I half-watched The Apprentice last night while going through the email backlog - both experiences made slightly more bearable by the other. But my attention was suddenly caught by a Maths Problem.
The teams had to invent and sell a new flavour of beer. (Flavour of beer? I thought beer was beer-flavoured, but what do I know? I don't really like the stuff.) Anyway the Problem seemed to involve working out the quantity of a particular ingredient - possibly essence of rhubarb? - needed in the brew.
As I say, I wasn't watching that closely. But it turned out to be a task which baffled Lord Sugar's would-be business partners. They couldn't work out the ratios and - now I was beginning to concentrate - at one point they seemed to confuse one per cent and one hundred per cent. They didn't seem to have a clue.
As a result, £123 of undrinkable beer went down the drain and the mathematically challenged team went on to lose the heat. After failing - on the second attempt - to get it right, one team member defended herself: "Well I'm not a mathematician."
Oh dear, oh dear. I'm not sure which was worst - failing (twice) to apply what appeared to be a simple ratio, assuming that you needed very special skills to do that, or bragging about not possessing those skills. On consideration, it was probably the last of those. As Lord S's henchwoman, the cool and realistic Karren Brady, pointed out: "It's not rocket science."
That it isn't. But it was a nice little example of something all too familiar - the view that maths is something best left to mathematicians, a rarefied branch of knowledge that ordinary people, and even those extraordinary people who choose to go on to reality TV shows, don't need to bother with.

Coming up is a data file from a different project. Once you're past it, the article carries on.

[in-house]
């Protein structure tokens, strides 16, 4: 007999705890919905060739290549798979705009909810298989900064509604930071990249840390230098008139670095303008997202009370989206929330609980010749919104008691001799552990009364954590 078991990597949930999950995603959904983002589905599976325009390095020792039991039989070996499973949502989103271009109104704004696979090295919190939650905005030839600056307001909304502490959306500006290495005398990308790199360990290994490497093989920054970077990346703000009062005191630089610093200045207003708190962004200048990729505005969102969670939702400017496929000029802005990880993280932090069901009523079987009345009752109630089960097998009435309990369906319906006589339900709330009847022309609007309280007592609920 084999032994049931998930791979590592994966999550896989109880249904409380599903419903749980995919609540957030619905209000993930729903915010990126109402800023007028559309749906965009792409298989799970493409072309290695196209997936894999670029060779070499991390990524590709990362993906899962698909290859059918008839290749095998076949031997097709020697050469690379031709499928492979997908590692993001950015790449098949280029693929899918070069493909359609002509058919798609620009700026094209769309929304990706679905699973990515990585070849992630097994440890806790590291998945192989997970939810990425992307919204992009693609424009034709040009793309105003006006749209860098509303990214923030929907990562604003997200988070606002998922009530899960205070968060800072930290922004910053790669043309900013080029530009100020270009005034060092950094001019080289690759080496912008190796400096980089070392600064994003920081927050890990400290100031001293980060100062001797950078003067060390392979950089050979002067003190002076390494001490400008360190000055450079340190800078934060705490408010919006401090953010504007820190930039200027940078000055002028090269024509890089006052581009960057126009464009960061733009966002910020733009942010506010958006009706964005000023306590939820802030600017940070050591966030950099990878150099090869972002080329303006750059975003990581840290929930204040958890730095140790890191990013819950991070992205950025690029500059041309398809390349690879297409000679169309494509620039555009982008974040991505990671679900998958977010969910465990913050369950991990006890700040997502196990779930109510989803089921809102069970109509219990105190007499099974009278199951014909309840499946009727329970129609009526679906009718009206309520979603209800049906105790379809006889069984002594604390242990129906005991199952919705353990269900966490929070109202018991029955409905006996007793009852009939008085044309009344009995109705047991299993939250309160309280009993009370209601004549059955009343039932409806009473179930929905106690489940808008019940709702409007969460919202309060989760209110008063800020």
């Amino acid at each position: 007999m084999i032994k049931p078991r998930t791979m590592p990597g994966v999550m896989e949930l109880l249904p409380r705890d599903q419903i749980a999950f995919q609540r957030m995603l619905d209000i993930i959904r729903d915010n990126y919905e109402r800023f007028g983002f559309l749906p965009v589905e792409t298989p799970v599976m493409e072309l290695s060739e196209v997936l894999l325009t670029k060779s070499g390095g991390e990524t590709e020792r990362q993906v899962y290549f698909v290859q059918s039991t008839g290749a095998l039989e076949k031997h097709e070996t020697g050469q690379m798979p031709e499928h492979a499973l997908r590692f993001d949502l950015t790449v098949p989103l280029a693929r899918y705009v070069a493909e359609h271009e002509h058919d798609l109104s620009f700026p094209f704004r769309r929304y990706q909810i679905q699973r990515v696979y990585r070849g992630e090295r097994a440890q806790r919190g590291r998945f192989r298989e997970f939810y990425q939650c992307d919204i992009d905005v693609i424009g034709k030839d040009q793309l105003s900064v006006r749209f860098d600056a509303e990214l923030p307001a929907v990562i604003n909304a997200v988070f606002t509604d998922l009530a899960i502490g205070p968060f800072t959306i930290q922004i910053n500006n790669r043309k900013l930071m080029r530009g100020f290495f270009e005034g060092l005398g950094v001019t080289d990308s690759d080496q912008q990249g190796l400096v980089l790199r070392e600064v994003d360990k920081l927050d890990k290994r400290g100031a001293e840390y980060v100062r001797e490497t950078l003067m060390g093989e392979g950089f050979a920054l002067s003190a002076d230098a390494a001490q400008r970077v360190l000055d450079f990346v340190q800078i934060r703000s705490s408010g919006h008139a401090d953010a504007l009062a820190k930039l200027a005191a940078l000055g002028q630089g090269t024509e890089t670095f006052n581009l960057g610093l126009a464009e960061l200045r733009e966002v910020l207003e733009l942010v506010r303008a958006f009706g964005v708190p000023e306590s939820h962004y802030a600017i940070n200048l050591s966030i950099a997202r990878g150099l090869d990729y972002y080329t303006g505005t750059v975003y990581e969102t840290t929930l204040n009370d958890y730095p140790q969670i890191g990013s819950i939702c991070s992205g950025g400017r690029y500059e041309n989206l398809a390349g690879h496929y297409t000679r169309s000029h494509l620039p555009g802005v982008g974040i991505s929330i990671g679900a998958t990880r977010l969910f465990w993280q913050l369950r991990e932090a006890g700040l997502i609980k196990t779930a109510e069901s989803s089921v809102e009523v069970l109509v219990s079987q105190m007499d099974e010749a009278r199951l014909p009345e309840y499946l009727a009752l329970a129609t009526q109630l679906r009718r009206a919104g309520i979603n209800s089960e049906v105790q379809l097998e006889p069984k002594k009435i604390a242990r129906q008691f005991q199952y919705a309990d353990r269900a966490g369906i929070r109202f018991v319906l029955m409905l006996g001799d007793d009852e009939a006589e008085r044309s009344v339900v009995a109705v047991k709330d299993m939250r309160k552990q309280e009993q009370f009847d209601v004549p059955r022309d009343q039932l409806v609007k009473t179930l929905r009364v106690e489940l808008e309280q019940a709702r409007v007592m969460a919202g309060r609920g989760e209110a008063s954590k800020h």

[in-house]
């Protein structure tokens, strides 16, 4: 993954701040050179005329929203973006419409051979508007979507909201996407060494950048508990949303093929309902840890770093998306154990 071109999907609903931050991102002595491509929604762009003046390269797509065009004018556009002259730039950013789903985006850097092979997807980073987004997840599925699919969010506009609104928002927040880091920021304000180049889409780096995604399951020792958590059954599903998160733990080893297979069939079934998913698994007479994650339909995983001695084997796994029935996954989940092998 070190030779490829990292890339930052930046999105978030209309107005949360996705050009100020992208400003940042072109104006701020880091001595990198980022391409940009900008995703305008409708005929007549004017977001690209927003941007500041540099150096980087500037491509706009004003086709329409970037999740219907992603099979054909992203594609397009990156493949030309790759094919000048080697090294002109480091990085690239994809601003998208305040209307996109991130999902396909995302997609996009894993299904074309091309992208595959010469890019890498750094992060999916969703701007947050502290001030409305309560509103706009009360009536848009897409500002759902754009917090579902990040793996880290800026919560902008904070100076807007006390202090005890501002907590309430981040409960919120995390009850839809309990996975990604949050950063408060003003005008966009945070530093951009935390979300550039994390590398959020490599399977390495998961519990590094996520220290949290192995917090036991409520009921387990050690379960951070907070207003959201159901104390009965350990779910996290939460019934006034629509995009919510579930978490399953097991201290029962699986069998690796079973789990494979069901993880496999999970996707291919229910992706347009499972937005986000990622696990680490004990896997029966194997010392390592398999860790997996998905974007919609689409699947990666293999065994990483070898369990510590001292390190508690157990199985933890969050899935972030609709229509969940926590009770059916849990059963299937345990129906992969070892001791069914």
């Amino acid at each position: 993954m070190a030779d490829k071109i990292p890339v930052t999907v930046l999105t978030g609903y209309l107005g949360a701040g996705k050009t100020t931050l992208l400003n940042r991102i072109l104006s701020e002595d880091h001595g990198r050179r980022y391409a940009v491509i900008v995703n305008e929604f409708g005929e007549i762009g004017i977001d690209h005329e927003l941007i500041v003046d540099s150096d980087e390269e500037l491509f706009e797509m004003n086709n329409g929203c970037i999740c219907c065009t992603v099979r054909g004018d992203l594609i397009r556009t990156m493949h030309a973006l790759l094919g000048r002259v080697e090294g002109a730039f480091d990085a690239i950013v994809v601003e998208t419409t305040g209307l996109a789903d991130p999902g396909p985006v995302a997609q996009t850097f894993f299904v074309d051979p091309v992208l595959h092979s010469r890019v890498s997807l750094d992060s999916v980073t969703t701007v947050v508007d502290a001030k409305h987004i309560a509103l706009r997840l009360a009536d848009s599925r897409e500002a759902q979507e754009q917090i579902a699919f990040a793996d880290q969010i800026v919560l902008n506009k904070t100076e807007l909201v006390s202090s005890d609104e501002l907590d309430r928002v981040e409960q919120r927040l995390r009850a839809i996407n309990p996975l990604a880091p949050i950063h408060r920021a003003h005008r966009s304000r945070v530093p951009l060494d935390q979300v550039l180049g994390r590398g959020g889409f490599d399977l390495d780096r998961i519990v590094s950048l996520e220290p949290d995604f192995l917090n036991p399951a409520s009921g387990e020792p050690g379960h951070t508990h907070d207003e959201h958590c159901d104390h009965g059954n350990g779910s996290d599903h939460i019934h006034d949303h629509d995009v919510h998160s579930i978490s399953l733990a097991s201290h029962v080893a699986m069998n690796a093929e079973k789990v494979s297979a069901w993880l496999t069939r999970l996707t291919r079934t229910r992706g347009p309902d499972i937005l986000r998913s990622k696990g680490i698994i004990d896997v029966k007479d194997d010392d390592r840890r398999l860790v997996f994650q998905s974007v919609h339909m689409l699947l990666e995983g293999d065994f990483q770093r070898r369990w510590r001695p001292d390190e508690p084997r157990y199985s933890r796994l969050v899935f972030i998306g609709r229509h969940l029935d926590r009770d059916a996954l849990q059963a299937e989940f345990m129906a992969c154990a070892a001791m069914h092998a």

The rather trite truth of course is that there ain't much in life that doesn't have some maths in it - everyday things have everyday maths in them. And the idea that you could contemplate going into business - of all career choices - without having the basic numeracy, the simple mathematical reasoning, to be able to apply straightforward ratios is, well, rather peculiar.
We're still plugging away at this idea at National Numeracy - the idea that maths, everyday maths not PhD maths, is pervasive, that it's unavoidable, that it's a way of thinking, a form of logic that you can't do without. And moreover, that it's something that you can do. Saying "I'm rubbish at maths" or - loaded with even more meaning - "I'm not a mathematician" is inexcusable.
We think we're making progress. There does seem to be a growing recognition that cultural rejection of maths could be causing us difficulties, that poor numeracy is a massive problem - outweighing even poor literacy - blighting the lives of millions of people and harming the economy. People, at least some people, do get it. Things are going to change.
Then along comes The Apprentice and it feels like we're back to square one. But well done, Ms Brady, for putting it into proportion.